|Franklin Runyon Sousley|
September 19, 1925|
Hill Top, Kentucky
|Died||March 21, 1945
Iwo Jima, Japan †
|Place of burial||Originally on Iwo Jima
later reinterred in Elizaville Cemetery, Kentucky
|Allegiance||United States of America|
|Service/branch||United States Marine Corps|
|Years of service||1944--1945|
|Rank||Private First Class|
|Unit||2nd Battalion, 28th Marines, 5th Marine Division|
|Awards||Purple Heart Medal
Combat Action Ribbon
Presidential Unit Citation
Franklin Runyon Sousley (September 19, 1925 – March 21, 1945) was a United States Marine who was killed in action during World War II. He is one of the six men in the famous photograph of United States Marines raising the flag on Iwo Jima in World War II.
Sousley was born in Hill Top, Kentucky, the second child born to Merle Duke Sousley (1899–1934) and Goldie Mitchell (November 9, 1904 – March 14, 1988). When he was two years old, his five-year-old brother, Malcolm Brooks Sousley (November 24, 1923 – May 30, 1928), died due to appendicitis. Franklin attended a two-room schoolhouse in nearby Elizaville, and attended Fleming County High School in nearby Flemingsburg from ninth to twelfth grade. His younger brother Julian was born in May 1933, and his father died due to diabetes complications a year later, at age 35. At only nine years old, Franklin was the sole male-figure in the family, and assisted his mother in raising Julian. Julian died in a car accident on 4 October 1951, at the age of 18. Sousley graduated from Fleming High School in May 1943, and resided in Dayton, Ohio as a worker in a refrigerator factory.
World War II
- U.S. Marine Corps
- Battle of Iwo Jima
Sousley landed on Iwo Jima on February 19, 1945, and fought in the battle for the capture of the island. Alongside John Bradley, Ira Hayes, Rene Gagnon, Harlon Block, and Michael Strank, he raised the second and larger of two American flags at the summit of Mount Suribachi, an image immortalized ever after by Joe Rosenthal's photograph on February 23, 1945.
He was to be returned to Washington, D.C. for a War bond tour with the other five flag raisers after the Marines secured the island. According to Shadow of Suribachi: Raising the Flags on Iwo Jima, when the word reached Iwo Jima, Sousley was on a dangerous part of the island, and his company commander, Captain Dave Severance, decided it was safer to leave him where he was than attempt an extrication under the conditions.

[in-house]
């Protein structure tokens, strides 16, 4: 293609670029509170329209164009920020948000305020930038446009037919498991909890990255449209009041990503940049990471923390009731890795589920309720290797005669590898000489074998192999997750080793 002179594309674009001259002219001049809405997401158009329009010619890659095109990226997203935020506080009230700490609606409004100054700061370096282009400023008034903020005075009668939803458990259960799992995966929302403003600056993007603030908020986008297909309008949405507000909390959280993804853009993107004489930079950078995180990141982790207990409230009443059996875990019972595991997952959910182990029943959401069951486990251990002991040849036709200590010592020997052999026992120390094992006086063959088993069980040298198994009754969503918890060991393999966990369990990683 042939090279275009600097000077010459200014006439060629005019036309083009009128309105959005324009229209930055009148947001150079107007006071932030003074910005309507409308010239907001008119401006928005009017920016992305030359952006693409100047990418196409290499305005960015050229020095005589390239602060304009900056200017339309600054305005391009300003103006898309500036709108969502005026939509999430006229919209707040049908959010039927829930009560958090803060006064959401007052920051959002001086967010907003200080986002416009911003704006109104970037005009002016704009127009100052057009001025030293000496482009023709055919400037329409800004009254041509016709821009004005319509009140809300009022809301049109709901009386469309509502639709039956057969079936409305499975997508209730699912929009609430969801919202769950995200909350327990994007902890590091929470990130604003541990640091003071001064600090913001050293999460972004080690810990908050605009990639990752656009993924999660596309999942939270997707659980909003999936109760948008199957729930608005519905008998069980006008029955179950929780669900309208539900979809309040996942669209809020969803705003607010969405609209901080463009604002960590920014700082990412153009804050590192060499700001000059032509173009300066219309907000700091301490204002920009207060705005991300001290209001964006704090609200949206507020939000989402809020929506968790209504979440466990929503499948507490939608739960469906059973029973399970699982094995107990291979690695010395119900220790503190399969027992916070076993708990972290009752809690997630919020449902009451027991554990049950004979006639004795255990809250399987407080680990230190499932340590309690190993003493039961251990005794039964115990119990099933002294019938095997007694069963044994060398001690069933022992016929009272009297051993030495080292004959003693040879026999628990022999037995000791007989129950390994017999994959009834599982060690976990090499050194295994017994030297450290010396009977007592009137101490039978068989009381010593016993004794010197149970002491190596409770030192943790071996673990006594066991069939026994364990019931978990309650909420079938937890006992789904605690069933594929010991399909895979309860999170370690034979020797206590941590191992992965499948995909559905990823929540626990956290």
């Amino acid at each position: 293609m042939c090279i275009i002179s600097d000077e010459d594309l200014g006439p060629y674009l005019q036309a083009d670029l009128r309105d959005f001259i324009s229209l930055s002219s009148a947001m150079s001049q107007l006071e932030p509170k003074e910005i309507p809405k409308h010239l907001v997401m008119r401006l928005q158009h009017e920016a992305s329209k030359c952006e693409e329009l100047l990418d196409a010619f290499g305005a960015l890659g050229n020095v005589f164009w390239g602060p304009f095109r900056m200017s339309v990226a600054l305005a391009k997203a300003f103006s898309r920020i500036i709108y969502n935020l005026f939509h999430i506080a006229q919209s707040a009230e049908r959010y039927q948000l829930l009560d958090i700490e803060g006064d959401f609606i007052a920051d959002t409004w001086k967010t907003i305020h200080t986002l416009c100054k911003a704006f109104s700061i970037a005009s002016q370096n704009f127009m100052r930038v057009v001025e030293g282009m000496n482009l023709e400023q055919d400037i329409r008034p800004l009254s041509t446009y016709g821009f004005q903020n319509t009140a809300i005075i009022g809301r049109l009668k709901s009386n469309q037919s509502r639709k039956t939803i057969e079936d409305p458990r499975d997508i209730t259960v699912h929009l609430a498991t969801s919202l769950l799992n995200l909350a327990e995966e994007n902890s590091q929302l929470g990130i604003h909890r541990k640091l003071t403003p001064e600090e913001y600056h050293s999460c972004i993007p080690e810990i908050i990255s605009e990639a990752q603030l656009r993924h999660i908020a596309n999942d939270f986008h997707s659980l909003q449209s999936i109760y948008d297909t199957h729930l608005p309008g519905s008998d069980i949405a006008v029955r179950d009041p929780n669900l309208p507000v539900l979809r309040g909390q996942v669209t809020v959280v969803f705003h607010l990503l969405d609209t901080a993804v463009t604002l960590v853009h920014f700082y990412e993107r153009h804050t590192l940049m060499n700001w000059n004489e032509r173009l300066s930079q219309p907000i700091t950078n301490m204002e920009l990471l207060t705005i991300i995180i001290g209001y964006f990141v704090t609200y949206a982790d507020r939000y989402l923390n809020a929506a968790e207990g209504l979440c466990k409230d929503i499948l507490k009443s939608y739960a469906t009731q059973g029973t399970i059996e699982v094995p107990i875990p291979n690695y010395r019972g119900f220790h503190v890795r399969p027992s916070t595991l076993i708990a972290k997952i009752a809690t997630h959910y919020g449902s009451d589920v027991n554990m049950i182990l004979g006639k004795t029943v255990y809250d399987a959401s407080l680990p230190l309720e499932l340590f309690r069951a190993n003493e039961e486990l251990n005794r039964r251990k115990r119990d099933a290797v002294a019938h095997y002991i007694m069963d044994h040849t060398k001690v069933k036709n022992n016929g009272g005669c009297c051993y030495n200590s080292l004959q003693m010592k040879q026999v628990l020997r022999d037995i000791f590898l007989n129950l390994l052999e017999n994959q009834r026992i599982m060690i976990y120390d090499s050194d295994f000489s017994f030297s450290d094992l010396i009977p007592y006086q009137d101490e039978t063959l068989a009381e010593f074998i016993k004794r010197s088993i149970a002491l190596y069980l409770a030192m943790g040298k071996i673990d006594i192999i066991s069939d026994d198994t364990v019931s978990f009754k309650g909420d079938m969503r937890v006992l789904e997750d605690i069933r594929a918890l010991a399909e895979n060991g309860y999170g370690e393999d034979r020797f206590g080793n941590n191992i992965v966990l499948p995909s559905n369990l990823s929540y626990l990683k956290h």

- Death in battle
According to James Bradley's Flags of Our Fathers, on March 21, 1945, PFC Sousley was shot in the back by a Japanese sniper, as he was walking down an open road on the nearly-secured island. A fellow Marine witnessed Sousley lying on the ground and asked, "How bad are you hit?" Sousley's reply and last words were reportedly, "Not bad, I can't feel a thing." However, Ron Elliott's From Hilltop to Mountaintop shows an affidavit signed by Rene Gagnon reporting that "Sousley was killed instantly." Originally buried on the island of Iwo Jima, his remains were reinterred on May 8, 1947, in Elizaville Cemetery in Fleming County, Kentucky.
- Purple Heart Medal
- Combat Action Ribbon
- Presidential Unit Citation with silver 5/16 inch star
- American Campaign Medal
- Asiatic-Pacific Campaign Medal with bronze service star
- World War II Victory Medal.
There is a small Franklin Sousley memorial in the Fleming County Public Library, Flemingsburg, Kentucky.
Portrayal in film
In the 1961 film The Outsider, starring Tony Curtis as Ira Hayes, the fictional character James B. Sorenson (Hayes's Marine buddy in the movie), portrayed by James Franciscus, was a composite based primarily on Franklin Sousley.
- Marine Corps War Memorial
- Raising the Flag on Iwo Jima
- From Hilltop to Mountaintop, Ron Elliott, Acclaim Press, 2010
- Shadow of Suribachi: Raising the Flags on Iwo Jima
- The Mighty Seventh War Loan: http://www.bucknell.edu/x36352.xml
- Combat Action Ribbon (1969), retroactive to December 7, 1941: Public Law 106-65--October 5, 1999, 113 STAT. 588
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